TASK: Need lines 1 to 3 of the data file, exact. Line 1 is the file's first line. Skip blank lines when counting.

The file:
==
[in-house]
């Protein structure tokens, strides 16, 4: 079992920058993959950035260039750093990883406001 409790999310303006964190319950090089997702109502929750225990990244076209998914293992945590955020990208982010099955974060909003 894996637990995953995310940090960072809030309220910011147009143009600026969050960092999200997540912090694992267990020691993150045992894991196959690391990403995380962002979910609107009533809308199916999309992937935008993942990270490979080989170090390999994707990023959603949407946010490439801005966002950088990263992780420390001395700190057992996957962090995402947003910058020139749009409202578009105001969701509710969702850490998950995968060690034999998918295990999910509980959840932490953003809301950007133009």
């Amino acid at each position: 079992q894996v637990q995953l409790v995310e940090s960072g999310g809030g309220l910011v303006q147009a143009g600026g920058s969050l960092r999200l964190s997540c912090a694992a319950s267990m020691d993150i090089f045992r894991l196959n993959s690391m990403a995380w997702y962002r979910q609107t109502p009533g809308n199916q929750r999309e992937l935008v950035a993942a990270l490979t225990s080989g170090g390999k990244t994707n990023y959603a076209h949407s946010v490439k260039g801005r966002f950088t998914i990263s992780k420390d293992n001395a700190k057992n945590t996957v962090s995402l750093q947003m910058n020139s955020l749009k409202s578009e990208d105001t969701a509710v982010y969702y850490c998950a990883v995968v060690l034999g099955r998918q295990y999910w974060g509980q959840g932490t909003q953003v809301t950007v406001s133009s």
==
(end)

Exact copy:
[in-house]
């Protein structure tokens, strides 16, 4: 079992920058993959950035260039750093990883406001 409790999310303006964190319950090089997702109502929750225990990244076209998914293992945590955020990208982010099955974060909003 894996637990995953995310940090960072809030309220910011147009143009600026969050960092999200997540912090694992267990020691993150045992894991196959690391990403995380962002979910609107009533809308199916999309992937935008993942990270490979080989170090390999994707990023959603949407946010490439801005966002950088990263992780420390001395700190057992996957962090995402947003910058020139749009409202578009105001969701509710969702850490998950995968060690034999998918295990999910509980959840932490953003809301950007133009």
């Amino acid at each position: 079992q894996v637990q995953l409790v995310e940090s960072g999310g809030g309220l910011v303006q147009a143009g600026g920058s969050l960092r999200l964190s997540c912090a694992a319950s267990m020691d993150i090089f045992r894991l196959n993959s690391m990403a995380w997702y962002r979910q609107t109502p009533g809308n199916q929750r999309e992937l935008v950035a993942a990270l490979t225990s080989g170090g390999k990244t994707n990023y959603a076209h949407s946010v490439k260039g801005r966002f950088t998914i990263s992780k420390d293992n001395a700190k057992n945590t996957v962090s995402l750093q947003m910058n020139s955020l749009k409202s578009e990208d105001t969701a509710v982010y969702y850490c998950a990883v995968v060690l034999g099955r998918q295990y999910w974060g509980q959840g932490t909003q953003v809301t950007v406001s133009s």